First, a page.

For example, looking at food addiction studies done on rats (as these are the most common) we can see that the rats that are food restricted will continuously eat sugar as they’re provided. However, the rats that have regular access to food will not.
From this you can draw the conclusion that addictive-like behaviours are occurring in the presence of limited access or restriction to such foods.
In addition to this, there are multiple studies that reveal a decrease in binge eating when restricted foods are provided as part of the treatment process for binge eating. If in fact the reason for binge eating was food addiction, you would expect the opposite result to occur.
Food Obsession Consequences
If you struggle with food obsession you have probably already realized some of the negative impacts it has on your life. Some consequences of food obsession may include:
Nutritional inadequacies: Obsessive dietary restriction or binge eating can lead to imbalances in macronutrients (proteins, carbs, and fat) and micronutrients (vitamins and minerals)
Fueling of the binge-restrict cycle: If you’re constantly thinking about food, the chances are that you’re engaging in some sort of restriction, which we know will eventually lead to a rebound binge. If you struggle with rebound binges I highly recommend you check out my free guide: “4 Steps to Overcome Overeating”
Weight fluctuations: the weight fluctuations go hand in hand with the binge-restrict cycle. These repeated large fluctuations in weight, known as weight cycling, have their own long list of undesirable effects on our health.
Social isolation and decreased quality of life: Food obsession can take up A LOT of your mental and emotional energy which can cause other important aspects of your life to suffer such as work, extracurricular activities and your relationships
Eating disorder: Food obsession itself drives disordered eating behaviours. On the extreme end of this is the development of eating disorders, including but not limited to, anorexia nervosa, bulimia nervosa, binge eating disorder and orthorexia (an extreme obsession with healthy eating that is not officially recognized as a clinical eating disorder by DSM-5).
How to stop obsessing over food
1. Remove the food rules and stop the restriction
If you want to stop obsessing over food, you will need to start giving yourself unconditional permission to eat the foods you desire. I understand that this sounds extremely scary, and that’s because it is.
You think that if you let yourself eat whatever you want whenever you want you will never stop. This may be true initially, or if you don’t implement the correct steps and strategies before doing so.
But trust me, you have the ability to get to a place where you don’t require food rules and restrictions to guide your food choices. This is the place you need to be in order to stop the food obsession. If you need guidance in this area, reach out to me today!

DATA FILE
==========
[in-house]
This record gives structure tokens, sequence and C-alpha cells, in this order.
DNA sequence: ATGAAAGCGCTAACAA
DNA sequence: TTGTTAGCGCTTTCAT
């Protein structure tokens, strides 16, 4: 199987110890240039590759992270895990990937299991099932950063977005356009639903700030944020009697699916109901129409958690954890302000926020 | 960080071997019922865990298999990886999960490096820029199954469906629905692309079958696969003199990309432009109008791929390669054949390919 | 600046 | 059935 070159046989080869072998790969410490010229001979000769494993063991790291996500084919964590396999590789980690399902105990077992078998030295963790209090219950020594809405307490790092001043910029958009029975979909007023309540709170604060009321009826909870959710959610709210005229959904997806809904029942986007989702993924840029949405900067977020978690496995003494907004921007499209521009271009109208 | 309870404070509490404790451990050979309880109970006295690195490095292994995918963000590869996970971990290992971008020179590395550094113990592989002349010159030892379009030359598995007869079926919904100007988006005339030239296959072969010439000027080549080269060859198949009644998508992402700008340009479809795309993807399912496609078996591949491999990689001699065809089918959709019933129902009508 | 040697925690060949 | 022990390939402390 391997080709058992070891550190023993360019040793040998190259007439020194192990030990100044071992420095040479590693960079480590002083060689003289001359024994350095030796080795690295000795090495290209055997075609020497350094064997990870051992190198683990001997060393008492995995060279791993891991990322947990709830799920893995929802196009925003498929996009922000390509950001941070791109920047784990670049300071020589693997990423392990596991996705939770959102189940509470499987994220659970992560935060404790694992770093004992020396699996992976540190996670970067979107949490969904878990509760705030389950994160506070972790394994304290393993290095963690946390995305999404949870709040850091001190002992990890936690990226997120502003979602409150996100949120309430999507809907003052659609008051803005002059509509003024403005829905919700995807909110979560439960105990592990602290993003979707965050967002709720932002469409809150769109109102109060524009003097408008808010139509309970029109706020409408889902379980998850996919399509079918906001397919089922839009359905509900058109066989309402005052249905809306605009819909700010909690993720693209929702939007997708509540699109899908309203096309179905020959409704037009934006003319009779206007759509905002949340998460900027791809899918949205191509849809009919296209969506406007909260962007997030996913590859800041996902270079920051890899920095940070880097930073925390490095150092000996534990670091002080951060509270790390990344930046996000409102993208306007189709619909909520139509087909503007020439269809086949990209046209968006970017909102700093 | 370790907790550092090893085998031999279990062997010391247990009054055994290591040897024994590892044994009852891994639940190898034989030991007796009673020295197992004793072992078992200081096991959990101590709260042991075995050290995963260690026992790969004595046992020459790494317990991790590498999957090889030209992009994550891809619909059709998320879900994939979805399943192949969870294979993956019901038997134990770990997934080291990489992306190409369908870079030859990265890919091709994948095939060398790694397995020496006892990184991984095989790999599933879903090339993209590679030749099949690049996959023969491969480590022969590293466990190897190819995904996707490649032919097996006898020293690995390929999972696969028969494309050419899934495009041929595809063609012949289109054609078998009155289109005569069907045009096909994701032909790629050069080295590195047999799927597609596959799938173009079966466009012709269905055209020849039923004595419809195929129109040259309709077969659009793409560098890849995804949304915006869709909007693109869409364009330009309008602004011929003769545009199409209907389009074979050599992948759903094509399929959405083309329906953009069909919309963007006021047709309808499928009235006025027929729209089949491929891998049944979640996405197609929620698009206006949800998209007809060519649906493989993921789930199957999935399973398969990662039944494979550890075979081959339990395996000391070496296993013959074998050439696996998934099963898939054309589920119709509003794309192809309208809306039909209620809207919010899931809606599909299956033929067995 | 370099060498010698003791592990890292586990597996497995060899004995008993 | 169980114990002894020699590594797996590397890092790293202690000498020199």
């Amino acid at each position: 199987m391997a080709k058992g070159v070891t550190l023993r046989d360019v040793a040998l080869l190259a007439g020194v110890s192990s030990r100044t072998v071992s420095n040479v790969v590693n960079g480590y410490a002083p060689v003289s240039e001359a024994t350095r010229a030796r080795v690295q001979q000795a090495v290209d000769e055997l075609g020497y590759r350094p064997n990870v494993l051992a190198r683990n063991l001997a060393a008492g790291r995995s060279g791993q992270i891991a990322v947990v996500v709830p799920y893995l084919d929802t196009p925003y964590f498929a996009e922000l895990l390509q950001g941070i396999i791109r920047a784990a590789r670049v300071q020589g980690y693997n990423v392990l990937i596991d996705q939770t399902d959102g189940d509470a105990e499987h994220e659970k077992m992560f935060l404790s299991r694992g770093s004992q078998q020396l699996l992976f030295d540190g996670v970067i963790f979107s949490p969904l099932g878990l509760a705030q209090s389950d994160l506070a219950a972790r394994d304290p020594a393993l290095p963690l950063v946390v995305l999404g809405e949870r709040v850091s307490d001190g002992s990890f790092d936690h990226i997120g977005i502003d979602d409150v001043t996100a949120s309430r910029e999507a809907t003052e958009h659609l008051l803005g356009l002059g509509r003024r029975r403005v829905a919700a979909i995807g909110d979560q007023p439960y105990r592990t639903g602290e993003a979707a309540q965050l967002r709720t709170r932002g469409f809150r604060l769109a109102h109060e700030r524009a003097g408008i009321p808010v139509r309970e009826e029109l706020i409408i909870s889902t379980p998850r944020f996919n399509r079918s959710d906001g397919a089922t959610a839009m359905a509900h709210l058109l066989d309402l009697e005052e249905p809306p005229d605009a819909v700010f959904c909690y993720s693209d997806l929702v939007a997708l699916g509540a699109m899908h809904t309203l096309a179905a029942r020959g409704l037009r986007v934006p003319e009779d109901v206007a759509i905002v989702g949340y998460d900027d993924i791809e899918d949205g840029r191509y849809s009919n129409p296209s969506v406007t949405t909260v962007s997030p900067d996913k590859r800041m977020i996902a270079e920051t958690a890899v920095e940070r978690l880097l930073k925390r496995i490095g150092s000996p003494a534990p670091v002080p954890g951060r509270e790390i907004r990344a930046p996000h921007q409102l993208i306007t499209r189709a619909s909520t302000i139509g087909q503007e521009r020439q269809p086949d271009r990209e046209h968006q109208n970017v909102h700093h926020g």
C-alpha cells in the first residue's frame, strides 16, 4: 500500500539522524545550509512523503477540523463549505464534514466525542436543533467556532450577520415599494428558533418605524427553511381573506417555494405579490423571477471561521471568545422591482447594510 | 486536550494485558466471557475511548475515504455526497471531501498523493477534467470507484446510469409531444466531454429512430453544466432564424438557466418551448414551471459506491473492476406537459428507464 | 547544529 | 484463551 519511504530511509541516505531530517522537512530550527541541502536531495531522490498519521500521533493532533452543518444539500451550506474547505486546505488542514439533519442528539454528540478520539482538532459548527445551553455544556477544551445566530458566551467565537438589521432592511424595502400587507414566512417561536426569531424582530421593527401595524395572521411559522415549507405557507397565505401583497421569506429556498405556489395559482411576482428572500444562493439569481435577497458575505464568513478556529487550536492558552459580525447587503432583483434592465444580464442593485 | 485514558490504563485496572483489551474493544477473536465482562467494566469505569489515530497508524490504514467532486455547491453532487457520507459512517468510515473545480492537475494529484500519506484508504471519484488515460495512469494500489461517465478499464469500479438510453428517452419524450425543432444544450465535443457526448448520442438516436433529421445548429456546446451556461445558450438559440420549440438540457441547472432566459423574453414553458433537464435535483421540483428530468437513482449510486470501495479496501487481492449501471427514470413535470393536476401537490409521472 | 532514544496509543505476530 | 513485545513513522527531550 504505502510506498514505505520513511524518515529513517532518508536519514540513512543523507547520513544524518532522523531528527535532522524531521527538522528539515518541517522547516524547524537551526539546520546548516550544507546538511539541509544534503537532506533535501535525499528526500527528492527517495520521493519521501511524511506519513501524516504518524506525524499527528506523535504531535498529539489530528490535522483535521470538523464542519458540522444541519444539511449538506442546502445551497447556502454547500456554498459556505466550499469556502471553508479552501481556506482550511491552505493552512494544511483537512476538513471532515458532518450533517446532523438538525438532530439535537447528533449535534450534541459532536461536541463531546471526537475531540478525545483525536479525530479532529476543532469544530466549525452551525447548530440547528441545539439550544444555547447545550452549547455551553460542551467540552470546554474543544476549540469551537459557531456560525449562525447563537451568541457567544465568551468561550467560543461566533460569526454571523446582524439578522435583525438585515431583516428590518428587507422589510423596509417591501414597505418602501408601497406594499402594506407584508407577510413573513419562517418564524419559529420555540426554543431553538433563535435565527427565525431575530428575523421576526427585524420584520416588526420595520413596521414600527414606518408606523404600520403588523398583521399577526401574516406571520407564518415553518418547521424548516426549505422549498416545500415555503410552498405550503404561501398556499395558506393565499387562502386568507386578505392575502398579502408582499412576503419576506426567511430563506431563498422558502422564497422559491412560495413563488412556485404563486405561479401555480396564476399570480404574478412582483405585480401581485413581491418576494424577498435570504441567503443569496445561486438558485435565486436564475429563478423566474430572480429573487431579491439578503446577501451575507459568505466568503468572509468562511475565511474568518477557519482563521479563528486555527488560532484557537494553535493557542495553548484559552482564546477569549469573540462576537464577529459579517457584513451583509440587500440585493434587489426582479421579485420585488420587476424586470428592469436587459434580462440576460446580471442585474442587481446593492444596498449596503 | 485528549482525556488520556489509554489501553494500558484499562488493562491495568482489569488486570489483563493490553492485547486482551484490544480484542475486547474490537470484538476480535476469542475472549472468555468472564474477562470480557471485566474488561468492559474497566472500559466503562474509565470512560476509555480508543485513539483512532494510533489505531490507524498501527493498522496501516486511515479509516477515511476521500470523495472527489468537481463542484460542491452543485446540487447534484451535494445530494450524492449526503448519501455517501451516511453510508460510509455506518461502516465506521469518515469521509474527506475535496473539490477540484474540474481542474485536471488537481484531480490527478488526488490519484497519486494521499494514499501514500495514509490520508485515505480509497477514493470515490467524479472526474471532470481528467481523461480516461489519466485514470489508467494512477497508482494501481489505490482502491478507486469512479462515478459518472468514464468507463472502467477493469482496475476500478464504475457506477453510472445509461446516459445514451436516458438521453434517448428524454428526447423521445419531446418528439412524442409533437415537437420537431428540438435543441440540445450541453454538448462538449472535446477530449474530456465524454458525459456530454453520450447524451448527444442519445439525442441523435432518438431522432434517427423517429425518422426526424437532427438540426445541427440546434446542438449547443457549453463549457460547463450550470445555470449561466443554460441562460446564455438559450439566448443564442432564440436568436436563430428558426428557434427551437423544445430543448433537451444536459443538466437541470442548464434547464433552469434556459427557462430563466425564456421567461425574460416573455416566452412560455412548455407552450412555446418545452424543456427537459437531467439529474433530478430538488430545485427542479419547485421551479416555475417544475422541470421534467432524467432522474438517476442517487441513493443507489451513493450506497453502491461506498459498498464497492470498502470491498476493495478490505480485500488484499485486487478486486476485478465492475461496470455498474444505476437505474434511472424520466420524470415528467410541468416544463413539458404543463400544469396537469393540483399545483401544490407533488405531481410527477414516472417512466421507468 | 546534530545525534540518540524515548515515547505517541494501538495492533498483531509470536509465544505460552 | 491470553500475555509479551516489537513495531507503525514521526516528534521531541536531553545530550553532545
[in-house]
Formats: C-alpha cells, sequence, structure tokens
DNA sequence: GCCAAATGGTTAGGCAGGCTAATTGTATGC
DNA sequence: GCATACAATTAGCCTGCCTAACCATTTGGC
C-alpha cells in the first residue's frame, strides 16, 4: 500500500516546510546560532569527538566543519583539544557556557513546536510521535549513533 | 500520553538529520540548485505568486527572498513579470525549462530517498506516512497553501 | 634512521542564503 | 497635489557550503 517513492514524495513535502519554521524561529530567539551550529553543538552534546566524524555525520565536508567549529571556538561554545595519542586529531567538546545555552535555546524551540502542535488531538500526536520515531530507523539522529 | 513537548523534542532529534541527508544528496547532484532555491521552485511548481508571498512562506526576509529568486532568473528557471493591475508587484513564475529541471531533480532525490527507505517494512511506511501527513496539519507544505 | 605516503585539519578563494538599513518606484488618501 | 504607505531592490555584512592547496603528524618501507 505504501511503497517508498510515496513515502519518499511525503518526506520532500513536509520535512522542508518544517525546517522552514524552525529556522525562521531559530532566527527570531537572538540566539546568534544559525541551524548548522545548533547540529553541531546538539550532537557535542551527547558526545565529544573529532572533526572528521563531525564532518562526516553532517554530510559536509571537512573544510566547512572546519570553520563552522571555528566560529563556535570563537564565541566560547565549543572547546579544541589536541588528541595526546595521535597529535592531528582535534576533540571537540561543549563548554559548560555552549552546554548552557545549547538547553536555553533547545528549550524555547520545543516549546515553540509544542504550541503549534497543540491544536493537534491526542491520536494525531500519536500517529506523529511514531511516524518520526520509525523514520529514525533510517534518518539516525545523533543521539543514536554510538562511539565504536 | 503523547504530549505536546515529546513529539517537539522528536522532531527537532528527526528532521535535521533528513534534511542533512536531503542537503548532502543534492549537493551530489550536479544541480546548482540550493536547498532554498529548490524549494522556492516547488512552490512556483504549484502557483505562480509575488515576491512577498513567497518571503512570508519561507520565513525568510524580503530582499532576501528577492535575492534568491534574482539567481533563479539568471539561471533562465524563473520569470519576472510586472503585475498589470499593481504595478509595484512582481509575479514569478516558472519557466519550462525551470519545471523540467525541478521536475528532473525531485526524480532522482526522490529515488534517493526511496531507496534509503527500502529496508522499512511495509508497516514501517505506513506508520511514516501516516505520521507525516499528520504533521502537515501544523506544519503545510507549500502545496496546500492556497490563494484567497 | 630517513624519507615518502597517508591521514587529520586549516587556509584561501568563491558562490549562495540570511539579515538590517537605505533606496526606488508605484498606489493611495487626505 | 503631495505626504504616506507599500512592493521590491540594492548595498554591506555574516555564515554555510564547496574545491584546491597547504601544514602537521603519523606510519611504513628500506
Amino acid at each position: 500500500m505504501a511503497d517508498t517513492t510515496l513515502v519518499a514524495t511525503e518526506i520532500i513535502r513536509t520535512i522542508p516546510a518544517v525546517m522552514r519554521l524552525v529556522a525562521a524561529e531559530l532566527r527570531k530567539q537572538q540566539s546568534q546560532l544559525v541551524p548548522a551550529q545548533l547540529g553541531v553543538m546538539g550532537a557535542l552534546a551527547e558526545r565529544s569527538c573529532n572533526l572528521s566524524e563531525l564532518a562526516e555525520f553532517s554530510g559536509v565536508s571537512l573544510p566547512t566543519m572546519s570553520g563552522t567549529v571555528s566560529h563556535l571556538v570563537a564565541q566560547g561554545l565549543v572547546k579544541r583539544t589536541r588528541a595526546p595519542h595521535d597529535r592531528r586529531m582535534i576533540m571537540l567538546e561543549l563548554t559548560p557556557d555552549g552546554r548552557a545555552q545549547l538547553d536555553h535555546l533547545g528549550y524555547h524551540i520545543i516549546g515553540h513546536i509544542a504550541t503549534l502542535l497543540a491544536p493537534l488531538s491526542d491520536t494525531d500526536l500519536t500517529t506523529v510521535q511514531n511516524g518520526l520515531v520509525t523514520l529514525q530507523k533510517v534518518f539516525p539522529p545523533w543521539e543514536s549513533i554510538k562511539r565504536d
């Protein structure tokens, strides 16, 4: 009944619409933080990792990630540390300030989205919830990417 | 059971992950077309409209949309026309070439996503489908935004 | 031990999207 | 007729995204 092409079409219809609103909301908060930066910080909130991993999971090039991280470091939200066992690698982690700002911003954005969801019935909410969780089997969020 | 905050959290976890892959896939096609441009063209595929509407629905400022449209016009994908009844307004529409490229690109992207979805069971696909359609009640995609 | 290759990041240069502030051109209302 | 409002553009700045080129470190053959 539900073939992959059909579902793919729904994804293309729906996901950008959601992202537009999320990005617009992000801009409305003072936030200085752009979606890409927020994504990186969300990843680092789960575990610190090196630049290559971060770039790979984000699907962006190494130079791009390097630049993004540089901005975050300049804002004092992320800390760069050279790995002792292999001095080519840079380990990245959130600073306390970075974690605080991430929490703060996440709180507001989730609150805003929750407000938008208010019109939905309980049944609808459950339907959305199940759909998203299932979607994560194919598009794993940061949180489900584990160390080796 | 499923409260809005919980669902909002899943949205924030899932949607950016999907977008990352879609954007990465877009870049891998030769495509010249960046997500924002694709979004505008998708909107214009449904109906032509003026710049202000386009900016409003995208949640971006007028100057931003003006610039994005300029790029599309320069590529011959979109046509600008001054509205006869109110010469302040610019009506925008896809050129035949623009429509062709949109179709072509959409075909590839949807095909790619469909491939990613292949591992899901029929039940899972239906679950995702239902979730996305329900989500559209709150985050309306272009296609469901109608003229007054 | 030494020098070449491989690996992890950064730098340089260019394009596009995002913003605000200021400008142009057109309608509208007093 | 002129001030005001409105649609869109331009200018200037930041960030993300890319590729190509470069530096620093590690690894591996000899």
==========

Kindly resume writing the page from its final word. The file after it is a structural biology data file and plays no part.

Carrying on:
2. Shift the focus to how you want your body to feel
Instead of fixating on specific foods, diet plans and calories focus on how you want your body to feel. We know which behaviours make us feel good. This may include exercise, adequate sleep, stress management and eating a nutritious and balanced diet.
Eating “healthy” and balanced does not mean avoiding all of the fun foods. This could look like eating wrap at lunch filled with veggies and chicken then having a cookie for dessert because it feels good to our bodies and satisfies all of our needs.
If you are restricting and finding yourself obsessing over food you likely wouldn't be able to stop at just 1 or 2 cookies and instead you may eat a whole box. Whereas if you start focusing on how you want your body to feel, you would never eat that much.
3. Get started with intuitive eating
There are many disadvantages to dieting including the fact that diets are restrictive, unsustainable, harmful and often lead to obsession with food.
Intuitive eating, on the other hand, is a non-diet approach to eating in which you eat in response to your body's cues rather than restrictive food rules.
When you eat intuitively, foods become more neutral and you no longer feel out of control around the foods you were once obsessed with.
If you’re interested in learning more about becoming an intuitive eater, check my free mini training "Getting Started with Intuitive Eating" today!
4. Seek out support
Last but not least, I will always recommend getting support. Food obsession can be quite exhausting and consuming. If you’re unable to overcome food obsession on your own, I highly recommend looking into getting professional help.
You may want to consider working with a Registered Dietitian or a therapist, preferably one that practices with an intuitive eating approach!
Food Obsession Summed Up
Food obsession is real, it’s difficult to overcome and unfortunately it has many detrimental effects on our lives.
Now that you know that the main culprit is diet culture and the restriction it imposes on our lives, you can start to overcome food obsession.
If you want to stop the food obsession for good, start by taking action this very minute! Again, if you need further guidance, don’t hesitate to reach out! I would love to stay in touch :) Find me on instagram here: @dietitian.krista